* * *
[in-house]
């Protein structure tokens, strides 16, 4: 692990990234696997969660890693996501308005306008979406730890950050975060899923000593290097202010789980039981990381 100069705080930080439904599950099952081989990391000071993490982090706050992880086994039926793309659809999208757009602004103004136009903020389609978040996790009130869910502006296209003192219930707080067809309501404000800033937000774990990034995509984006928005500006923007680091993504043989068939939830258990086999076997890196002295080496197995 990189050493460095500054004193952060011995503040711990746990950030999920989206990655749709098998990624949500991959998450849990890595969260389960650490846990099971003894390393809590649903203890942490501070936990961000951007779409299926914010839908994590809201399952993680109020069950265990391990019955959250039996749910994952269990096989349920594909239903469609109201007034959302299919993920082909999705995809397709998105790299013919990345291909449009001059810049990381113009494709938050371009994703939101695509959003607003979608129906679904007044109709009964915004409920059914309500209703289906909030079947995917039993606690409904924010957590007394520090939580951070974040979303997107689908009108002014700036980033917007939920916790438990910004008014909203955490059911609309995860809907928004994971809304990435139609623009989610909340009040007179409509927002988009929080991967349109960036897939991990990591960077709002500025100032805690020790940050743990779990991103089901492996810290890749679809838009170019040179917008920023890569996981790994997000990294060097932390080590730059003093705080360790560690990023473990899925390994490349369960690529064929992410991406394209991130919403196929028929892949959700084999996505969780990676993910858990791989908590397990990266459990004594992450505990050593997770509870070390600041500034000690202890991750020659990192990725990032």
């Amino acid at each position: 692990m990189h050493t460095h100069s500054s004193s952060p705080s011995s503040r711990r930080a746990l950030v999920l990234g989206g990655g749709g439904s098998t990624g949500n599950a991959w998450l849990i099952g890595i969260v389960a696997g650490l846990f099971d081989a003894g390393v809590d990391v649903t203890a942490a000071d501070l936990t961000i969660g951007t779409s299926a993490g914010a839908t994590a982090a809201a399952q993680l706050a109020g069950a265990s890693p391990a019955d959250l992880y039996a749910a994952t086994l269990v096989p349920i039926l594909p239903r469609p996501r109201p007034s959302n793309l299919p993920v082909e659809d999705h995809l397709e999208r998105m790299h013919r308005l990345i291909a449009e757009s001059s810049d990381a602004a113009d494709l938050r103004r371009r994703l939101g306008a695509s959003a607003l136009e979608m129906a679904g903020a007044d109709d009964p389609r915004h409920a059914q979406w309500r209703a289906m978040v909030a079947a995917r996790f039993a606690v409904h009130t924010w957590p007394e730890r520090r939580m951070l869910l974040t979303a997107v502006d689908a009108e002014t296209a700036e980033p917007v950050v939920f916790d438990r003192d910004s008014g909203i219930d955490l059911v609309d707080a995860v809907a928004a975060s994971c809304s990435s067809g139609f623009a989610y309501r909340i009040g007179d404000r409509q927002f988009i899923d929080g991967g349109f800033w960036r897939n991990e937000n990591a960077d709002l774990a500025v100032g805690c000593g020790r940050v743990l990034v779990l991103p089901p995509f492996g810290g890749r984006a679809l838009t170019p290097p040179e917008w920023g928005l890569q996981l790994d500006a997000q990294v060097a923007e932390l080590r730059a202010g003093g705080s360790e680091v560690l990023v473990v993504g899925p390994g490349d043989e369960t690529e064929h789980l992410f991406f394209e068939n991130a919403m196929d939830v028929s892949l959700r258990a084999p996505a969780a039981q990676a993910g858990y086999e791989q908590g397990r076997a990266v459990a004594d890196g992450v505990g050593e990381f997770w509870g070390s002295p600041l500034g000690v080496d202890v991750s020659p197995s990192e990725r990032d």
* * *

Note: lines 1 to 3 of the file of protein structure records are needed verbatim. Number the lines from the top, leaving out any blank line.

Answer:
[in-house]
């Protein structure tokens, strides 16, 4: 692990990234696997969660890693996501308005306008979406730890950050975060899923000593290097202010789980039981990381 100069705080930080439904599950099952081989990391000071993490982090706050992880086994039926793309659809999208757009602004103004136009903020389609978040996790009130869910502006296209003192219930707080067809309501404000800033937000774990990034995509984006928005500006923007680091993504043989068939939830258990086999076997890196002295080496197995 990189050493460095500054004193952060011995503040711990746990950030999920989206990655749709098998990624949500991959998450849990890595969260389960650490846990099971003894390393809590649903203890942490501070936990961000951007779409299926914010839908994590809201399952993680109020069950265990391990019955959250039996749910994952269990096989349920594909239903469609109201007034959302299919993920082909999705995809397709998105790299013919990345291909449009001059810049990381113009494709938050371009994703939101695509959003607003979608129906679904007044109709009964915004409920059914309500209703289906909030079947995917039993606690409904924010957590007394520090939580951070974040979303997107689908009108002014700036980033917007939920916790438990910004008014909203955490059911609309995860809907928004994971809304990435139609623009989610909340009040007179409509927002988009929080991967349109960036897939991990990591960077709002500025100032805690020790940050743990779990991103089901492996810290890749679809838009170019040179917008920023890569996981790994997000990294060097932390080590730059003093705080360790560690990023473990899925390994490349369960690529064929992410991406394209991130919403196929028929892949959700084999996505969780990676993910858990791989908590397990990266459990004594992450505990050593997770509870070390600041500034000690202890991750020659990192990725990032």
């Amino acid at each position: 692990m990189h050493t460095h100069s500054s004193s952060p705080s011995s503040r711990r930080a746990l950030v999920l990234g989206g990655g749709g439904s098998t990624g949500n599950a991959w998450l849990i099952g890595i969260v389960a696997g650490l846990f099971d081989a003894g390393v809590d990391v649903t203890a942490a000071d501070l936990t961000i969660g951007t779409s299926a993490g914010a839908t994590a982090a809201a399952q993680l706050a109020g069950a265990s890693p391990a019955d959250l992880y039996a749910a994952t086994l269990v096989p349920i039926l594909p239903r469609p996501r109201p007034s959302n793309l299919p993920v082909e659809d999705h995809l397709e999208r998105m790299h013919r308005l990345i291909a449009e757009s001059s810049d990381a602004a113009d494709l938050r103004r371009r994703l939101g306008a695509s959003a607003l136009e979608m129906a679904g903020a007044d109709d009964p389609r915004h409920a059914q979406w309500r209703a289906m978040v909030a079947a995917r996790f039993a606690v409904h009130t924010w957590p007394e730890r520090r939580m951070l869910l974040t979303a997107v502006d689908a009108e002014t296209a700036e980033p917007v950050v939920f916790d438990r003192d910004s008014g909203i219930d955490l059911v609309d707080a995860v809907a928004a975060s994971c809304s990435s067809g139609f623009a989610y309501r909340i009040g007179d404000r409509q927002f988009i899923d929080g991967g349109f800033w960036r897939n991990e937000n990591a960077d709002l774990a500025v100032g805690c000593g020790r940050v743990l990034v779990l991103p089901p995509f492996g810290g890749r984006a679809l838009t170019p290097p040179e917008w920023g928005l890569q996981l790994d500006a997000q990294v060097a923007e932390l080590r730059a202010g003093g705080s360790e680091v560690l990023v473990v993504g899925p390994g490349d043989e369960t690529e064929h789980l992410f991406f394209e068939n991130a919403m196929d939830v028929s892949l959700r258990a084999p996505a969780a039981q990676a993910g858990y086999e791989q908590g397990r076997a990266v459990a004594d890196g992450v505990g050593e990381f997770w509870g070390s002295p600041l500034g000690v080496d202890v991750s020659p197995s990192e990725r990032d």